How were the Australian dietary guidelines developed?

NHMRC revised the Australian dietary guidelines with advice from experts on the Dietary guidelines working committee and funding from the Australian Government Department of Health and Ageing.

NHMRC recognises the need for dietary advice to be based on the best available scientific evidence. Over 55,000 scientific journal articles were retrieved by a team of nutrition and medical experts.  Their analysis of this material was added to some of the evidence that is still current in the 2003 version of the dietary guidelines. This research translation activity, where a variety of evidence is turned into dietary advice, reflects a commitment to best practice standards in health guideline development.

You can find more information about the evidence used in the revision of the Australian dietary guidelines below.

Who did NHMRC talk to in developing the Australian dietary guidelines?

In doing this complex work NHMRC consulted with experts in food, nutrition and health around Australia and other parts of the world on the factors influencing dietary choice.

It was also important to involve members of the public in this work. NHMRC ensured that the advisory committee included representation of consumer issues and choices, and involved consumers through three separate consumer focus testing activities. There were also two public consultation periods which allowed for further consumer input and comment.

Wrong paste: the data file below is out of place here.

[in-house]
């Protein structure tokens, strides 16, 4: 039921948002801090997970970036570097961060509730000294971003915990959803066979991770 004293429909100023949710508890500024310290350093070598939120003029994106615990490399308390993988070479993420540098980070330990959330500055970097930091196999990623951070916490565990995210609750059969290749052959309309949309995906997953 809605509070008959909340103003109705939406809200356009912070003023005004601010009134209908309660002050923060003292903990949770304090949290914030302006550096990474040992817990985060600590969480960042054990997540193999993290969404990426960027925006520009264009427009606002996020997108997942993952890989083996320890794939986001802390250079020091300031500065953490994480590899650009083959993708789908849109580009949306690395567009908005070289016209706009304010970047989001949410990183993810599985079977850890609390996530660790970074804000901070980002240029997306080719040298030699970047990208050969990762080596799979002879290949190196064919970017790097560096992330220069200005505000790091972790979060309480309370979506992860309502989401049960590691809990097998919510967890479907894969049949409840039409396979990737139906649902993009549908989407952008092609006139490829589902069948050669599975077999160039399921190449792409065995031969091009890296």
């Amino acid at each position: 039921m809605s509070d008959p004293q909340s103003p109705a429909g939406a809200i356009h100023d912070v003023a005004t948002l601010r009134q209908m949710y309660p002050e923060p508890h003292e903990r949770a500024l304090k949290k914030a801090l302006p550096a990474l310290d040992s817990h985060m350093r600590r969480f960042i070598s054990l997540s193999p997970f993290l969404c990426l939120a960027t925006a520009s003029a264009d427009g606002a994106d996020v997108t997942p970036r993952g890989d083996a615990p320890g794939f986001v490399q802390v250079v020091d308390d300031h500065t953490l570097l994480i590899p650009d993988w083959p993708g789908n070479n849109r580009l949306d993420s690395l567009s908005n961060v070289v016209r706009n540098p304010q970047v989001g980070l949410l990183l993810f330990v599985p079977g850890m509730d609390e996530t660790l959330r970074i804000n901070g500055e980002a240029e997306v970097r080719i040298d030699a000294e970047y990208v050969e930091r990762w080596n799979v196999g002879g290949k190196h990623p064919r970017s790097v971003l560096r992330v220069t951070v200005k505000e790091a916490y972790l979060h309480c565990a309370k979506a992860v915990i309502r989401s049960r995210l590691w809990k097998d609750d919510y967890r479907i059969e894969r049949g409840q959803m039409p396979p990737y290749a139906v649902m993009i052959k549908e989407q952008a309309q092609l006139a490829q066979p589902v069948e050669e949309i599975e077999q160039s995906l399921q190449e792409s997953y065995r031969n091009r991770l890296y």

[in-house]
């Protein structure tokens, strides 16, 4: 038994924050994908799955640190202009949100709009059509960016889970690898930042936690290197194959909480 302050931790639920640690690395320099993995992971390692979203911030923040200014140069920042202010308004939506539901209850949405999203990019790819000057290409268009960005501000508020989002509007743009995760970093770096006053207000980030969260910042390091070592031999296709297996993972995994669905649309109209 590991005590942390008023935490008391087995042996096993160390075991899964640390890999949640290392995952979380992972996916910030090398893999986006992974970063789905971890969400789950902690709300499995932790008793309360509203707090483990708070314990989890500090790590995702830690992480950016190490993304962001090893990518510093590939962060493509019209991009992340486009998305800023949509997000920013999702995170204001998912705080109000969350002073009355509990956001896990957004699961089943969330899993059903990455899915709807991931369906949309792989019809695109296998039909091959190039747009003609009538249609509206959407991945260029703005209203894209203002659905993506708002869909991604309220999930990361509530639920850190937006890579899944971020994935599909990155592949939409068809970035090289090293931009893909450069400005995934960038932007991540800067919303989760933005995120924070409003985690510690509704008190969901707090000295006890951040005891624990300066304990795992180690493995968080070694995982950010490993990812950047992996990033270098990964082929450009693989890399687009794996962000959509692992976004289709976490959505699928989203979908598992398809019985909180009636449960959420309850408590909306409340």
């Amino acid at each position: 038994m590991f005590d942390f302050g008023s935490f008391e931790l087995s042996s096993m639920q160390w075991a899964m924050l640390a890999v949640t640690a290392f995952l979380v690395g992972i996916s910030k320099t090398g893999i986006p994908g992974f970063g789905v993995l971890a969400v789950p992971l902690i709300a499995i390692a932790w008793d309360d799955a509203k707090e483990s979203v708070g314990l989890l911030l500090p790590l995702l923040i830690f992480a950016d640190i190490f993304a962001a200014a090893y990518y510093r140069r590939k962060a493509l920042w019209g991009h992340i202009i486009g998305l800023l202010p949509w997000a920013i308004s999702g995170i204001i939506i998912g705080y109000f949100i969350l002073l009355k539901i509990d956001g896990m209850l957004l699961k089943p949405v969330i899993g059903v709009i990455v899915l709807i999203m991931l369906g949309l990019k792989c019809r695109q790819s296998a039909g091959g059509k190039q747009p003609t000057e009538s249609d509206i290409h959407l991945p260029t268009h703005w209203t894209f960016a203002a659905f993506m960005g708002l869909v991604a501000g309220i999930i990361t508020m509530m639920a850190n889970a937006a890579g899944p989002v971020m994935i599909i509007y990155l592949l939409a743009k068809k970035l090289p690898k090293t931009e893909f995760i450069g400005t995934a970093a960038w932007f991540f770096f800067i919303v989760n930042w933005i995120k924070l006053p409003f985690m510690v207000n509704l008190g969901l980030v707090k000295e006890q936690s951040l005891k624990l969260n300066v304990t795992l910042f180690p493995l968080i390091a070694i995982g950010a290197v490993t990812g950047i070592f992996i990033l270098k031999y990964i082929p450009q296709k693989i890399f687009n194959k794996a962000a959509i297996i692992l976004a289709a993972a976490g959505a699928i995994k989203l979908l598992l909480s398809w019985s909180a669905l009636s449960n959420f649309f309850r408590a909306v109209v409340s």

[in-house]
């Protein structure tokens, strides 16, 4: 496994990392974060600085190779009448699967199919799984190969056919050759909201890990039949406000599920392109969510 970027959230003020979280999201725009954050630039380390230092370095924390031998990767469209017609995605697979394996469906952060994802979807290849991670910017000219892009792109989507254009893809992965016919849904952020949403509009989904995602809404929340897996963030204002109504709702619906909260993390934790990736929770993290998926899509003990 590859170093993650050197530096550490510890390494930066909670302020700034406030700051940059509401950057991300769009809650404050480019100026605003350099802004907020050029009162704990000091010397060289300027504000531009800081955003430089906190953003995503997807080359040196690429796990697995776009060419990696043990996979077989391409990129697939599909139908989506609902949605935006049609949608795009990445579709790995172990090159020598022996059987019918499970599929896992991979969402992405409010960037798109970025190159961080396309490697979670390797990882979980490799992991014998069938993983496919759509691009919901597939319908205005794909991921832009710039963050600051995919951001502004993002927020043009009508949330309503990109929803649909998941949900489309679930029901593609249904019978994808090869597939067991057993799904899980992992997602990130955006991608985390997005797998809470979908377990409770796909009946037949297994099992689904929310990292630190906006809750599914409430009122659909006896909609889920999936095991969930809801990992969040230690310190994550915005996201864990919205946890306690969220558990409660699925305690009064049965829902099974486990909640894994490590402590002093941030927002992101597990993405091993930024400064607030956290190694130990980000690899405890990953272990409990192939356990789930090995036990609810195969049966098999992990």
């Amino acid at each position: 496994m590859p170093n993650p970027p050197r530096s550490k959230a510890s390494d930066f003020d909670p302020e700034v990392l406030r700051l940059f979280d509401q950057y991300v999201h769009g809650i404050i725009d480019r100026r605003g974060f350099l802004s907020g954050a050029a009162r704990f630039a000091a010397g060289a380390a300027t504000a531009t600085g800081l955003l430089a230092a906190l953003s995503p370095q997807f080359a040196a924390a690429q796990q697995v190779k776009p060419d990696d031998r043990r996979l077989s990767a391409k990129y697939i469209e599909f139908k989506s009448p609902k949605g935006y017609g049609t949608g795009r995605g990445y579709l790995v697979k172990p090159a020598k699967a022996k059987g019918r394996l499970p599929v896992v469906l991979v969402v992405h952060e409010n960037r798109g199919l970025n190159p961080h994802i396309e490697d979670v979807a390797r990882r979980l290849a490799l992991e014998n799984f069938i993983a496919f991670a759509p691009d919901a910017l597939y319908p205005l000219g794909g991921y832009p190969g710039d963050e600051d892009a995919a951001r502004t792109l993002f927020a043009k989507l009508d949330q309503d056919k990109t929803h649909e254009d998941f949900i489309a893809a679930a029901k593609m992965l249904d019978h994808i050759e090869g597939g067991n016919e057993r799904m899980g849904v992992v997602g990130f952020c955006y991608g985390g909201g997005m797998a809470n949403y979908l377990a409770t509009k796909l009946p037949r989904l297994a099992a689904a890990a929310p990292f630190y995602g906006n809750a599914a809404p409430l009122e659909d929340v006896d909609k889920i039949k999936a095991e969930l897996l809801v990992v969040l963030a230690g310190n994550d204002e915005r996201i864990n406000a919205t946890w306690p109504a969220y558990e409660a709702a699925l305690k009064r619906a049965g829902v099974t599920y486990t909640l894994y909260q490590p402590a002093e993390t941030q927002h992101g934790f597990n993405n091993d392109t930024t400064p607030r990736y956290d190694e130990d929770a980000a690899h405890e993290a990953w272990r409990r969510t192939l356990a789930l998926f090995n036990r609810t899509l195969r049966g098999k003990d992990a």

NHMRC was also interested in hearing from the food industry, government departments, and health professionals about their views on healthy eating and the Australian dietary guidelines.

Public consultation submissions

Public consultation reports

What information was used for the Australian dietary guidelines?

The guidelines were developed using the following sources of scientific information:

  1. The previous 2003 dietary guidelines for Australians series;
  2. The Nutrient Reference Values for Australia and New Zealand 2006, which identify daily nutrient requirements;
  3. The report Modelling system to inform the revision of the Australian guide to healthy eating 2011, which details the serve sizes and minimum number of serves required to meet nutritional needs;
  4. The report A review of the evidence to address targeted questions to inform the revision of the Australian dietary guidelines 2011, which is a review of the evidence on the links between foods/nutrients and health outcomes;
  5. A review Nutritional requirements and dietary advice targeted for pregnant and breastfeeding women 2013; and
  6. Other key authoritative reports, such as the World cancer research fund report.

Where are these reports